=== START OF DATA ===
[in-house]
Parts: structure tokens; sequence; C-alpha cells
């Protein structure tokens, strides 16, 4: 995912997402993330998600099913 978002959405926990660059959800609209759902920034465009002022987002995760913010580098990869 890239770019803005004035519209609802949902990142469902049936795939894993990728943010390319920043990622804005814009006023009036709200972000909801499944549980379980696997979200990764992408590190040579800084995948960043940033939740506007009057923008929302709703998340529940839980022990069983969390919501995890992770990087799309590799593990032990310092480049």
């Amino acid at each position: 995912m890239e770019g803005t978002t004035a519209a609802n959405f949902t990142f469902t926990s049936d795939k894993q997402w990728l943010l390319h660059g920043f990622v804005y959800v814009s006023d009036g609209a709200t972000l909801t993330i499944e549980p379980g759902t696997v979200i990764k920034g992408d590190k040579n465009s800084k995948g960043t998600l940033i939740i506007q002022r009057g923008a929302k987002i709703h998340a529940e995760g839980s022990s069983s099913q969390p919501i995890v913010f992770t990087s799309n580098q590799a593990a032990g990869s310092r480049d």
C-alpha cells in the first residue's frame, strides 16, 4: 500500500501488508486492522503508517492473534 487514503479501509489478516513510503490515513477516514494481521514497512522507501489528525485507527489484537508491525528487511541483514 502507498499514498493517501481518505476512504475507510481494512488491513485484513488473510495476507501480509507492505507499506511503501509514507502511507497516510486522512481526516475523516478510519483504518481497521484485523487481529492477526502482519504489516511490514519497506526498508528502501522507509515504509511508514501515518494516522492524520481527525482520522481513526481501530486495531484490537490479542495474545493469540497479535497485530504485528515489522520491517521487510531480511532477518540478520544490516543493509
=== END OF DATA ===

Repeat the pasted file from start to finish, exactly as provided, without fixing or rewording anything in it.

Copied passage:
[in-house]
Parts: structure tokens; sequence; C-alpha cells
């Protein structure tokens, strides 16, 4: 995912997402993330998600099913 978002959405926990660059959800609209759902920034465009002022987002995760913010580098990869 890239770019803005004035519209609802949902990142469902049936795939894993990728943010390319920043990622804005814009006023009036709200972000909801499944549980379980696997979200990764992408590190040579800084995948960043940033939740506007009057923008929302709703998340529940839980022990069983969390919501995890992770990087799309590799593990032990310092480049």
């Amino acid at each position: 995912m890239e770019g803005t978002t004035a519209a609802n959405f949902t990142f469902t926990s049936d795939k894993q997402w990728l943010l390319h660059g920043f990622v804005y959800v814009s006023d009036g609209a709200t972000l909801t993330i499944e549980p379980g759902t696997v979200i990764k920034g992408d590190k040579n465009s800084k995948g960043t998600l940033i939740i506007q002022r009057g923008a929302k987002i709703h998340a529940e995760g839980s022990s069983s099913q969390p919501i995890v913010f992770t990087s799309n580098q590799a593990a032990g990869s310092r480049d």
C-alpha cells in the first residue's frame, strides 16, 4: 500500500501488508486492522503508517492473534 487514503479501509489478516513510503490515513477516514494481521514497512522507501489528525485507527489484537508491525528487511541483514 502507498499514498493517501481518505476512504475507510481494512488491513485484513488473510495476507501480509507492505507499506511503501509514507502511507497516510486522512481526516475523516478510519483504518481497521484485523487481529492477526502482519504489516511490514519497506526498508528502501522507509515504509511508514501515518494516522492524520481527525482520522481513526481501530486495531484490537490479542495474545493469540497479535497485530504485528515489522520491517521487510531480511532477518540478520544490516543493509